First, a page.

Mission Issues

Thinking and re-thinking missionary issues

Condemning sin without condemning the sinner (1)

This post was sparked by something which happened more than a year ago. I was asked to review two books on AIDS for a theological journal. Interested to read the reviews? You’ll find it here. In any case, both books were excellent and I enjoyed reading them. But in one of the books the author made a remark which has remained with me ever since. He wrote (my own words) that the church is in no position to condemn sin. In fact, sin cannot be condemned without condemning the person and we are not allowed to condemn someone because that leads to stigmatisation.
On a scale of 1 to 5 where 1 is “Strongly agree” and 5 is “Strongly disagree”, I would choose for a 6! However, the person did make me think about this. In a mission situation, we are often confronted with things happening which we as Christians cannot and should not tolerate. However, sometimes these things are part of the culture of the people you are working with. How do we approach this? To give an example: Last year, towards Christmas, a group of friends from South Africa made hundreds of small gift packets which they wanted us to hand out to the orphans living in the vicinity of our church. (Have I mentioned that about 8% of Swaziland’s population are orphans?) We bought juice and sweets and arranged for a party for these children. In the meantime the children had been preparing for the day by practising choirs and traditional dances. I have never in my life heard people sing like the Swazis. Unaccompanied, sometimes in three or four voices! It just comes naturally to them.
When they started with the traditional dances which involves a lot of kicking of their legs, stamping of feet and a lot of noise caused by beads wrapped around the ankles, while they are singing, one of the older Swazi men who sat next to me whispered in my ear: Do you understand what is going on? When I replied that I did not really understand, he replied that these dances were traditionally meant for the girls (many of them pre-adolescent) to indicate to the boys that they were “ready” for them and when the boys danced they were showing off their manliness to these girls. These dances were traditionally a type of ritual which could lead to the point of a specific girl accepting a specific boy. There is therefore a very strong sexual undertone to these traditional dances.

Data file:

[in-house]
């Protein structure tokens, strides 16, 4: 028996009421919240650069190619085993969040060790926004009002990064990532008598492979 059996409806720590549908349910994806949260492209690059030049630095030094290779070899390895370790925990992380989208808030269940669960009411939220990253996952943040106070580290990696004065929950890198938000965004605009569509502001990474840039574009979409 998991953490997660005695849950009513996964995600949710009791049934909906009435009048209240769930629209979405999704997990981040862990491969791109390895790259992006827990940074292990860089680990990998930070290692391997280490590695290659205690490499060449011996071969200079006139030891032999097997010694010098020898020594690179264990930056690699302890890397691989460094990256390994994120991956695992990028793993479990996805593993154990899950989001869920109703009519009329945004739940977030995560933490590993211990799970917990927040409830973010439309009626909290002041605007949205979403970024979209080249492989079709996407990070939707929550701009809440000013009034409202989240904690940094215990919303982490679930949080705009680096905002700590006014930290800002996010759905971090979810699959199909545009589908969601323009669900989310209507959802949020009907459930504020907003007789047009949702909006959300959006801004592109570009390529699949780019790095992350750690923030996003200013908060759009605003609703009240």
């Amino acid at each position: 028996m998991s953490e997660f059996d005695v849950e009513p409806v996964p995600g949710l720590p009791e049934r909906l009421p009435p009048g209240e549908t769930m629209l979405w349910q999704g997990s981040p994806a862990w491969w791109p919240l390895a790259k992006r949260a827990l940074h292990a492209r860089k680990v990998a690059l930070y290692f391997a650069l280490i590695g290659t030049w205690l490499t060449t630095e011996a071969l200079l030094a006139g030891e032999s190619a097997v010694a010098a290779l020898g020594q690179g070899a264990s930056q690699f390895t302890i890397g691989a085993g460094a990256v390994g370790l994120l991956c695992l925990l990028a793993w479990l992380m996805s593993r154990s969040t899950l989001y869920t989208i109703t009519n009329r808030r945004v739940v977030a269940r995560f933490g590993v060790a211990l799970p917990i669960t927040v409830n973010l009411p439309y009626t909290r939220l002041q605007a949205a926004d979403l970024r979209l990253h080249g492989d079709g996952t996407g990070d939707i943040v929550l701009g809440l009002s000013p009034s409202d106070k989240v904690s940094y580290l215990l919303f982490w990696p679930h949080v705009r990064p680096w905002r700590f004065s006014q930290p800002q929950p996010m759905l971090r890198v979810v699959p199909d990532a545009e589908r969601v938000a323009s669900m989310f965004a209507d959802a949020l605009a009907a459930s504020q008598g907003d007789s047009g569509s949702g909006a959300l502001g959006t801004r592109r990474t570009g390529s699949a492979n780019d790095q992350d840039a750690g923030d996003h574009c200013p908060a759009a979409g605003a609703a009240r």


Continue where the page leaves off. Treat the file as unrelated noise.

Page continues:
Now the question: What does the church have to do in these circumstances? Obviously, we have a problem with this. The enormous rate of teenage pregnancies in Swaziland as well as the high rate of HIV/AIDS can probably partly be attributed to the traditional lifestyle. I know it is not as simplistic as I am putting it here. But may the church condemn practices which we know is not to the glory of God or should we keep quiet? If we condemn it, how do we do it without condemning the person?

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Thursday, July 19, 2007 - Posted by | Mission, Swaziland, Theology

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